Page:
Ramsar Secretary General's address at the signing of the Evian memorandum of cooperation
Address of Mr. Delmar Blasco, Secretary General of the
Convention on Wetlands (Ramsar, Iran, 1971)
Paris, France, 27 January 1998
Monsieur the Representative of the Ministry of Foreign Affairs,
Monsieur the Representative of the French Global Environment Facility,
Madame President et Monsieur the Director of the Conservatoire du Littoral,
Monsieur the Mayor of the city of Evian-les-Bains,
Monsieur the President/Director General of the Group Danone,
Monsieur the Director General of the Society of Evian Mineral Waters,
Mesdames et Messieurs,
It’s both an honour and a great pleasure to be here today on behalf of the Convention on Wetlands, the international treaty signed in 1971 at Ramsar in Iran, and, as a result, often known as the Ramsar Convention.
A great pleasure because the ceremony which is taking place today at the Ministry of Land-use Planning and Environment represents an important step forward in the process of adapting the Convention to the challenges set by a rapidly changing world. It is not surprising that this breakthrough takes place in France, a country known for its innovative ability and for being at the forefront of decisive moments in modern history.
The Agreement that we are going to sign gives form to two important elements of the new approach being adopted by the Convention. On one hand the Agreement includes, for the first time to my knowledge, the private sector in a partnership bringing together a Contracting Party - France, through a number of governmental bodies - local authorities (the town of Evian), non-governmental organizations, and an international treaty - our Convention. The Danone Group, and its associate the Evian Mineral Water Company, deserve our admiration for their sincere involvement in this new type of partnership and in environmentally friendly production methods. I can assure you, Mr President [of the Danone Group], that the Convention Bureau will attach the highest importance to the success of this partnership, so that the Danone Group can be proud of this innovative initiative and so that it may serve as an example.
The second important aspect being made tangible today concerns a crucial aspect of the conservation and sustainable use of wetlands, to which the Convention is paying more and more attention, and that’s the protection of water as a resource and of water quality. Those who don’t know the Convention well may be surprised to learn that, until now, we have concentrated our attention on the preservation of the biological diversity of wetlands, without concerning ourselves sufficiently with the vital ingredient for their existence - water, and the maintenance of its quantity and quality. The action programme that we’re adopting today shows clearly that it’s in this direction that we are heading. What’s more, I believe that this orientation is essential for the Ramsar Convention to remain relevant for the Contracting Parties and for human society the world over.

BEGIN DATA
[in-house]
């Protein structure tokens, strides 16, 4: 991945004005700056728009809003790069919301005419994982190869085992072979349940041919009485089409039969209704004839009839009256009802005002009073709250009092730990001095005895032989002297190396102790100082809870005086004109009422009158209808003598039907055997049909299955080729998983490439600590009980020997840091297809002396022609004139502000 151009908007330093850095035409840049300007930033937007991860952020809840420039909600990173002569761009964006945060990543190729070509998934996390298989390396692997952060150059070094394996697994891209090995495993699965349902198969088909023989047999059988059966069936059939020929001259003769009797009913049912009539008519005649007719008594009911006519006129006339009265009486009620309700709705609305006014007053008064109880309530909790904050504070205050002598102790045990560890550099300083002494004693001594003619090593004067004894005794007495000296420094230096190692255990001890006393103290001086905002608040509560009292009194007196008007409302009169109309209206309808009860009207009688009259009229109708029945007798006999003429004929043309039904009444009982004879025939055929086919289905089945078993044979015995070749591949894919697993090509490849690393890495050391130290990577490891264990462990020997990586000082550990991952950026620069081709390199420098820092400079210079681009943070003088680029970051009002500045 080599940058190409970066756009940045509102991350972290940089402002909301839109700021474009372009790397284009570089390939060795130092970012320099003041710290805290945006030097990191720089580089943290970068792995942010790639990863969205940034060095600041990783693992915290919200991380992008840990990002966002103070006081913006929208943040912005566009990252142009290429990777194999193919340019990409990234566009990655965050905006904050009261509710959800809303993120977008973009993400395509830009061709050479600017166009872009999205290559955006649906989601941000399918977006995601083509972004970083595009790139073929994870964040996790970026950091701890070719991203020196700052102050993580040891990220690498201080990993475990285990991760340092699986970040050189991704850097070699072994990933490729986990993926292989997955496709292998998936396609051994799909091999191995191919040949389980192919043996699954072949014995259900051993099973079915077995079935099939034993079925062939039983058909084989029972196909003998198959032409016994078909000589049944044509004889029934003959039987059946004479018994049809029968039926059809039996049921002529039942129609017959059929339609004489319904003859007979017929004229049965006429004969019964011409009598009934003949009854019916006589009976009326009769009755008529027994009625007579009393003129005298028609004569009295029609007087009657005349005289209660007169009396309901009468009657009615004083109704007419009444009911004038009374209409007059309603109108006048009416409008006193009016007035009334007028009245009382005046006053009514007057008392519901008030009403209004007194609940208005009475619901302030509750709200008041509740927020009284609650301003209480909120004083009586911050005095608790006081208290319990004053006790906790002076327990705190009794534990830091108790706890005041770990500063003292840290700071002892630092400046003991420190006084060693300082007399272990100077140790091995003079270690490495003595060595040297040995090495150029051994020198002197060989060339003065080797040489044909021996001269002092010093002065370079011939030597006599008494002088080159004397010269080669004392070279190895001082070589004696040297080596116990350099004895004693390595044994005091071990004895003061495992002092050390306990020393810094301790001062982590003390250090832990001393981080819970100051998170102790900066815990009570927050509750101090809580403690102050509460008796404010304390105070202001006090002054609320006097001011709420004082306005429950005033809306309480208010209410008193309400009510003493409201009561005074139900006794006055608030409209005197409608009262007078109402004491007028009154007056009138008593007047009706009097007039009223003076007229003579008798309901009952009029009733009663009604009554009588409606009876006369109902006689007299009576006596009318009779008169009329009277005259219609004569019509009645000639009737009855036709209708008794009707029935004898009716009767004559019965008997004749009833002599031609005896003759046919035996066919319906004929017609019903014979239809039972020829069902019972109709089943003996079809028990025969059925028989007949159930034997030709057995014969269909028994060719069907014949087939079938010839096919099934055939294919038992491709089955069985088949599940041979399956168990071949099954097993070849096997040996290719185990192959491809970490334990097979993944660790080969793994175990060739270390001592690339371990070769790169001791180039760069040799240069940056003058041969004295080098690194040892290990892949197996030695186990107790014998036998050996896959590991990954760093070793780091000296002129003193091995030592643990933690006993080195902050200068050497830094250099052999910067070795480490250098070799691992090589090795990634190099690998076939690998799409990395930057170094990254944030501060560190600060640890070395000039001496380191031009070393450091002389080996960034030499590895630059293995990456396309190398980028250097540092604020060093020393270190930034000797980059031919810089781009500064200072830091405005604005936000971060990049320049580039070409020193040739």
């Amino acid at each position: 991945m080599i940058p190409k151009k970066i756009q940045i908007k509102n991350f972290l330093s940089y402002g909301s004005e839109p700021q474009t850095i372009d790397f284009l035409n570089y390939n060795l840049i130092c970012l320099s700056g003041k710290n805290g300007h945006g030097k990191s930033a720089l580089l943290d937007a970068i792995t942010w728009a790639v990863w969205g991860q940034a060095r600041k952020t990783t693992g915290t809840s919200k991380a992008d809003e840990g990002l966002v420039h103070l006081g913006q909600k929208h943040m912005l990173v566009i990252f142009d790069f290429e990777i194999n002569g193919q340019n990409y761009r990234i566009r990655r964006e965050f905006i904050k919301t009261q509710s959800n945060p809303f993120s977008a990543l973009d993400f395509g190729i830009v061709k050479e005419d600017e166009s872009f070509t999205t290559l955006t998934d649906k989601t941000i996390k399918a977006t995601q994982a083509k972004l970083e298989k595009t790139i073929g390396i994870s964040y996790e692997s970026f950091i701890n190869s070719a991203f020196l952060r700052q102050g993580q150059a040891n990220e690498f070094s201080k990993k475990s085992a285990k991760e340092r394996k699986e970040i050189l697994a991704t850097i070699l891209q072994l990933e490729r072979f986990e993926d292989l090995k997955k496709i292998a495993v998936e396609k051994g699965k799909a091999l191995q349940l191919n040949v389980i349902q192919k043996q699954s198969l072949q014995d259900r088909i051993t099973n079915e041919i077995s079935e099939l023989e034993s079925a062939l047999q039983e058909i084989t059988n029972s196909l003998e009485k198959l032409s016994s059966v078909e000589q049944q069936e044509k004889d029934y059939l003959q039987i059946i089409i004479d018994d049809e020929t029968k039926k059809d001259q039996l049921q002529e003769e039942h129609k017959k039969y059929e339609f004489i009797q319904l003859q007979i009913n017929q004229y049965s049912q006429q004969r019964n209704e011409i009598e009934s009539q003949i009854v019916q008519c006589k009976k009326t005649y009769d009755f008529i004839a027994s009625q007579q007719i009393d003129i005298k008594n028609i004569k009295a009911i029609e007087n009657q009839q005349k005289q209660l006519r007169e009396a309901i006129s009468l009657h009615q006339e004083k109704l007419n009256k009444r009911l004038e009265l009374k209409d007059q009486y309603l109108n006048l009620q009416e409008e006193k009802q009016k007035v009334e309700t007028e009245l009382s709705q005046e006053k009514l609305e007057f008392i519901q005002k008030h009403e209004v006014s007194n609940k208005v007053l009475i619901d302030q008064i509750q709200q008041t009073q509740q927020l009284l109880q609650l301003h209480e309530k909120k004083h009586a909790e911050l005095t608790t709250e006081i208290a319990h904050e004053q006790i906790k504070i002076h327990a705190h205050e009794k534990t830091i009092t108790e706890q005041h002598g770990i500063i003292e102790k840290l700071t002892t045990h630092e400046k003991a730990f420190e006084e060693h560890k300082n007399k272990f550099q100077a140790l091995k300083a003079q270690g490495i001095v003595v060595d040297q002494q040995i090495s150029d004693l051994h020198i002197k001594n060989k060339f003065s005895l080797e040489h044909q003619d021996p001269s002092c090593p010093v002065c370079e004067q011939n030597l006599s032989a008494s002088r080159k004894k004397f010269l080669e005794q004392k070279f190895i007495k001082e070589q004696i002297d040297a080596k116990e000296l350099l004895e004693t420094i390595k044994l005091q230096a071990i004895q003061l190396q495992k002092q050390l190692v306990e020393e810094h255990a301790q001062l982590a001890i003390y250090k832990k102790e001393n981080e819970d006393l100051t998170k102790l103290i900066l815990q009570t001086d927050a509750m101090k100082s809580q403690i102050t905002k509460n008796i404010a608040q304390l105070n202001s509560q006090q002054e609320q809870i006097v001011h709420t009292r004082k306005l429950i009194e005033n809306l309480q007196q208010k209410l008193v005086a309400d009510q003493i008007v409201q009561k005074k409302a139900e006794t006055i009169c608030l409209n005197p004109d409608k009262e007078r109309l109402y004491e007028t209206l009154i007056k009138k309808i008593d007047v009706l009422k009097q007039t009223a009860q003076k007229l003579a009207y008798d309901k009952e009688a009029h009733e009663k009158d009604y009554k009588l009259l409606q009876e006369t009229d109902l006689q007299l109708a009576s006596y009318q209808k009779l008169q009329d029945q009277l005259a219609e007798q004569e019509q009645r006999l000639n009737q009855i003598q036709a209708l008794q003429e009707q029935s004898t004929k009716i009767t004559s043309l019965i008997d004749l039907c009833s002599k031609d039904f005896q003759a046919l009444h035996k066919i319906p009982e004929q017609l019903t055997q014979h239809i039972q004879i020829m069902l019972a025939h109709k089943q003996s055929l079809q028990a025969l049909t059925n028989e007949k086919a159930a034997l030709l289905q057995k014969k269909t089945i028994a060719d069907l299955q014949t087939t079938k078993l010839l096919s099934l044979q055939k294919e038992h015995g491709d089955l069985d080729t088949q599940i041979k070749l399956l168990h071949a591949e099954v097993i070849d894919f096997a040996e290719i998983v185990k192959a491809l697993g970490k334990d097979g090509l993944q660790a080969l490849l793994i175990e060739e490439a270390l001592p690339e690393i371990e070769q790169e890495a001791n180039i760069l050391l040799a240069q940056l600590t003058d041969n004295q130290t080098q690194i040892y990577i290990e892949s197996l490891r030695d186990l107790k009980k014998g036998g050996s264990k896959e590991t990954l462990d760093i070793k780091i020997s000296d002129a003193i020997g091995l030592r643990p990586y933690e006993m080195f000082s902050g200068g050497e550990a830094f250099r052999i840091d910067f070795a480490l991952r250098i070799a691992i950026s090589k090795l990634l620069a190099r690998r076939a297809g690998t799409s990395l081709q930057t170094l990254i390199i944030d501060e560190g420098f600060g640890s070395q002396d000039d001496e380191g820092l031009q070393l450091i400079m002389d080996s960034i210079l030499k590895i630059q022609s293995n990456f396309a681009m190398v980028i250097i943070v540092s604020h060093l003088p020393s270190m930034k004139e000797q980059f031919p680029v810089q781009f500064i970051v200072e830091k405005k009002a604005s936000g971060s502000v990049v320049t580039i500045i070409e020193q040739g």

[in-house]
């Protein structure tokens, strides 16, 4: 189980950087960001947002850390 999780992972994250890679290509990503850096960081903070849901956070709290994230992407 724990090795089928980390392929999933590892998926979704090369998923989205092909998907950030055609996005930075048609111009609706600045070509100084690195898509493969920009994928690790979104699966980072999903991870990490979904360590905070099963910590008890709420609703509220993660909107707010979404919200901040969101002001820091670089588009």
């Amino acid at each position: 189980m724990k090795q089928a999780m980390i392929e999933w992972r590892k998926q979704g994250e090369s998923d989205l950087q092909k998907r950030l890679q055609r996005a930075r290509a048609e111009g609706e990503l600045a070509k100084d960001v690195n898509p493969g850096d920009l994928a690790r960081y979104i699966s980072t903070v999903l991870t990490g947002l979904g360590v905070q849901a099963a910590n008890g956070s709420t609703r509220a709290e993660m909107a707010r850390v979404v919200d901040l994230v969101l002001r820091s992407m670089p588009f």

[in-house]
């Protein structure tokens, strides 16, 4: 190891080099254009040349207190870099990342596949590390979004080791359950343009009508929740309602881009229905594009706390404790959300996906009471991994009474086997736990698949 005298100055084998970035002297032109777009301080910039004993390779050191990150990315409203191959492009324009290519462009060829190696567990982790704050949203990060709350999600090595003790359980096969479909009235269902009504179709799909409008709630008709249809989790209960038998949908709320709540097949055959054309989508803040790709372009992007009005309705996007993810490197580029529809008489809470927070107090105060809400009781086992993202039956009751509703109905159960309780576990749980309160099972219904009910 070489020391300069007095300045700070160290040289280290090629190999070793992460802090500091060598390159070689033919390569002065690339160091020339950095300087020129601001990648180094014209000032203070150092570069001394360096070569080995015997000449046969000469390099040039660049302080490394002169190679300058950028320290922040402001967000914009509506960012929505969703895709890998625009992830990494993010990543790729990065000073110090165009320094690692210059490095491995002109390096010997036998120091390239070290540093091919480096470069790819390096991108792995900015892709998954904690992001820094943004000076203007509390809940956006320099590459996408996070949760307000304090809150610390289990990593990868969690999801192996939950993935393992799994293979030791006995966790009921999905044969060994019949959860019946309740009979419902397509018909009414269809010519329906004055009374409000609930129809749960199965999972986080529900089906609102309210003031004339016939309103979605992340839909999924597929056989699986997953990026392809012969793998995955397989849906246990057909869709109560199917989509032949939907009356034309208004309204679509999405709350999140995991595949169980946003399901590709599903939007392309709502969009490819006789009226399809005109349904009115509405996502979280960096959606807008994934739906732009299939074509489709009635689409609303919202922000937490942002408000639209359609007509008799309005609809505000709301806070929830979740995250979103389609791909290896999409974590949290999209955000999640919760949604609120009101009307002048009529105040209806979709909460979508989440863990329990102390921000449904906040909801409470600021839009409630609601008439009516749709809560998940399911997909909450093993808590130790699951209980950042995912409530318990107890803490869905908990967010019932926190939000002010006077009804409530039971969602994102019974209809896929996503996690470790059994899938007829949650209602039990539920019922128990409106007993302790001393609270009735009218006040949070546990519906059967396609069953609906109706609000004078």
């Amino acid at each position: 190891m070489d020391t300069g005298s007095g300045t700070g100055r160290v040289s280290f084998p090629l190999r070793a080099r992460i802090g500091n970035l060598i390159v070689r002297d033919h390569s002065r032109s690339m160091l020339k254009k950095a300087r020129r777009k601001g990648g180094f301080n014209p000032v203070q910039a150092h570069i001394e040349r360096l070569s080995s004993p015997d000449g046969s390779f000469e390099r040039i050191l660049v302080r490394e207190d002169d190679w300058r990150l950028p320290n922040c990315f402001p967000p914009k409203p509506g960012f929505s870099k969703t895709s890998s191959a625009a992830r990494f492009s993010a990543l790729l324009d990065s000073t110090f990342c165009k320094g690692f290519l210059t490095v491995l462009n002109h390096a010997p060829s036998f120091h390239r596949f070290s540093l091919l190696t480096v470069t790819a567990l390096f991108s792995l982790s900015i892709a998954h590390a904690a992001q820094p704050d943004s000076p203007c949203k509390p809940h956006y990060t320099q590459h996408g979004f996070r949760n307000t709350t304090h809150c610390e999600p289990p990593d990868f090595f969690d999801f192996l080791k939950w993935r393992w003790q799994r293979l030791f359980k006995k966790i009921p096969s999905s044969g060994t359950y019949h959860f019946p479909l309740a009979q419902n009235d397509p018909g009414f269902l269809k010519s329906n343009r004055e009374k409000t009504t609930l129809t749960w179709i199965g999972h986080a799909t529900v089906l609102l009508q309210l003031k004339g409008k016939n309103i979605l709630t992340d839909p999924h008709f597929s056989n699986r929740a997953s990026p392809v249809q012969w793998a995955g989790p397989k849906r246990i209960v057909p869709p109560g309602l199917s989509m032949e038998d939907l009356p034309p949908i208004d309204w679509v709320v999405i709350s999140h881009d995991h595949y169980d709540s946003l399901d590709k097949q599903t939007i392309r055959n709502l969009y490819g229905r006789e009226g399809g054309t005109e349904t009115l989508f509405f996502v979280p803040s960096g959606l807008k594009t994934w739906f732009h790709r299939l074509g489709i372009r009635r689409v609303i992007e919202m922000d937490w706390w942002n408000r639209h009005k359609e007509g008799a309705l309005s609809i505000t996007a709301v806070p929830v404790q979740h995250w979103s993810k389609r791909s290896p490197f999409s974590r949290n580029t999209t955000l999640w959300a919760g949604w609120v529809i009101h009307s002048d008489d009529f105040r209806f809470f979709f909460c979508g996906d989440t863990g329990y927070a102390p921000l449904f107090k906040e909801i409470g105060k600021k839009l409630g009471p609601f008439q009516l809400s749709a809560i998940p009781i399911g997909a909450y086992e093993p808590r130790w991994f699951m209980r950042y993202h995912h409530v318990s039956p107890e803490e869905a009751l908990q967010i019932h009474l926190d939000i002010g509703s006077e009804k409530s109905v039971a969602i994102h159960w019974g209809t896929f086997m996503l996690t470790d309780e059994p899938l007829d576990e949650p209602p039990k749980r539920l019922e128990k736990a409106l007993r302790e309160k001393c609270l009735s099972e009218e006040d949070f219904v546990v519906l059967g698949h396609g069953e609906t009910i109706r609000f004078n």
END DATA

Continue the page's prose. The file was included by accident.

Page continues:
It is foreseen that in the framework of this programme - and this is another aspect of which I’m particularly proud - that the Ramsar Convention be represented in the prestigious town of Evian by the establishment of an information and training centre, on the site known as "Pré Curieux". I am extremely grateful to the Mayor and Town Council of Evian for their agreement to use significant resources for the implementation of this part of the project. I am sure that this initiative will contribute towards making the town of Evian better known throughout the world, and that, in the long term, it will be shown to have been a good use of public money.
I would also like to thank the French Global Environment Facility which decided to add its own contribution to that of the Group Danone and to become a partner in this innovative project.
My gratitude goes especially to the Conservatoire du Littoral which has been the spearhead of this partnership from its first conception. We are here today ready to sign the Agreement because we have not been able to resist the infectious enthusiasm of Francois Letourneux, the Director of the Conservatoire, and thanks to the patient and effective work of Christophe Lefebvre who, during almost two years, has been the link between the different partners, preparing draft after draft for this programme, until we were all satisfied and ready to add our name at the bottom of this Agreement. A big thank you to you both.
Finally, Madam Minister, and distinguished Representative of the Ministry of Foreign Affairs, it is more than ever justified to underline the constant support of your Government in the implementation of the Convention in France and all over the world and to the process of development of this action programme and Agreement. My sincere thanks, once again, to you and your colleagues, for welcoming us here today.